Forty survivors of the Nazi’s horrific Holocaust and current volunteers at the Holocaust Museum in Washington, DC are coping with painful memories produced by the recent, deadly terrorist attack by Hamas.
They deserve empathy. Better than most, they understand death delivered by people who thrive on hatred and destruction of Jews.
Imagine being a survivor of Adolf Hitler’s systematic purge of Jews in Germany, Austria, France, Hungary and Czechoslovakia. The horror of being hunted never vanishes. The knowledge that your religion marks you as disposable is unbearable.
Imagine losing your parents, siblings and close family members to the Nazi’s gas chambers and your childhood community to massive elimination.
And, then, these memory-wracked senior citizens must watch scenes of the gruesome killing of children, hostages and concert-goers by inhuman Hamas terrorists. The Holocaust survivors promised their family members they would not forget the horror committed by evil forces.
These survivors must now seek to understand the continuation of extermination by people unconcerned by the loss of lives of Gaza residents unaffiliated with Hamas. Israel has declared its intention to wipe out the Hamas leaders and their disciples.
Israel must decide its means of unearthing Hamas forces from underground tunnels and other hideaways. It will be relentless. It will be ruthless in saving the Jewish state.
I feel for the Holocaust survivors. Maybe they knew instinctively that crimes against humanity would never cease, that antisemitism is endemic to mankind. They are hardened against mass murder and ethnic cleansing.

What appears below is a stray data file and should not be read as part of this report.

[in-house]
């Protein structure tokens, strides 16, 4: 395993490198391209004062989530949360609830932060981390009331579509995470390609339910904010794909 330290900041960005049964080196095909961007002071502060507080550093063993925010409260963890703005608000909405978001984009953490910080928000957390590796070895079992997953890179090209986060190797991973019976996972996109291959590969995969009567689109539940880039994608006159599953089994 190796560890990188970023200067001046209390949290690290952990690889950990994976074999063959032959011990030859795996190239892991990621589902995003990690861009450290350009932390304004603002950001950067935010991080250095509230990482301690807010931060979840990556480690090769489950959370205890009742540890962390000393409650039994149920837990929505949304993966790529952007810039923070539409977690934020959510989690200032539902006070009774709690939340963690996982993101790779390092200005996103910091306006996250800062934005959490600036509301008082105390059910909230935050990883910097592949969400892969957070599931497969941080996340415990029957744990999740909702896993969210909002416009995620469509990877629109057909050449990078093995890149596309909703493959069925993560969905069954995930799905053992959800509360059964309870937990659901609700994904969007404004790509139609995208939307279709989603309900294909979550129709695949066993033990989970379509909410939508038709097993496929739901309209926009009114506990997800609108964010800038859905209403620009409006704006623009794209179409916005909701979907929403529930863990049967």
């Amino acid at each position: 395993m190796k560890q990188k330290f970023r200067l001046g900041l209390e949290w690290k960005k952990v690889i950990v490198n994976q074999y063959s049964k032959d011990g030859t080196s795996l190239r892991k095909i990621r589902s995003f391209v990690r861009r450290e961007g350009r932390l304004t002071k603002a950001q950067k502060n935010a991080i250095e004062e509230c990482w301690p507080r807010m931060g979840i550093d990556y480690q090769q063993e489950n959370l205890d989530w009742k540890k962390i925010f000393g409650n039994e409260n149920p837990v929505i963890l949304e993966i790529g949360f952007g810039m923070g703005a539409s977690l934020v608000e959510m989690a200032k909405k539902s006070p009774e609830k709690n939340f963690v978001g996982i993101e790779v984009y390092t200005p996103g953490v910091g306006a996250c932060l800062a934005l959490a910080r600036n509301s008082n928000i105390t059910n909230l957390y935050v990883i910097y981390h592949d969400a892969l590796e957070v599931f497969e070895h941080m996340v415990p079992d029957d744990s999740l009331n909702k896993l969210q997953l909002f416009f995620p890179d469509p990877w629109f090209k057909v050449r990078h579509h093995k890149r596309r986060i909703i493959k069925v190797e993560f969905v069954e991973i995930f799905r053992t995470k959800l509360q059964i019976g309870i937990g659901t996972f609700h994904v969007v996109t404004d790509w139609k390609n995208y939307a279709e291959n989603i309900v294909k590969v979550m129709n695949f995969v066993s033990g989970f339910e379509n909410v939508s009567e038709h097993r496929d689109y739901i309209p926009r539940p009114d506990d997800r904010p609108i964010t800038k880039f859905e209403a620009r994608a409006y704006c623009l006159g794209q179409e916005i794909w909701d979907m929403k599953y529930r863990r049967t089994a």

Yet, they too harbor innate optimism that peace and compassion are not worthless concepts, empty words in describing possible human behavior. They are immutable goals in a world that functions best when hatred is subordinate to harmony, if not love.
I bemoan leaders who seek to sow the seeds of discord. I cringe at the depiction of killing for the sake of instilling fear and perpetuating inhuman behavior.
Antisemitism is a rabid disease that often comes in waves. Unfortunately it is latent, difficult, if not
impossible to eradicate. It is a shameful blight on the human condition.
It disappears with tolerance. An unattainable goal for those unalterably determined to destroy Jews and Israel.
Columnist Howard Freedlander retired in 2011 as Deputy State Treasurer of the State of Maryland. Previously, he was the executive officer of the Maryland National Guard. He also served as community editor for Chesapeake Publishing, lastly at the Queen Anne’s Record-Observer. After 44 years in Easton, Howard and his wife, Liz, moved in November 2020 to Annapolis, where they live with Toby, a King Charles Cavalier Spaniel who has no regal bearing, just a mellow, enticing disposition.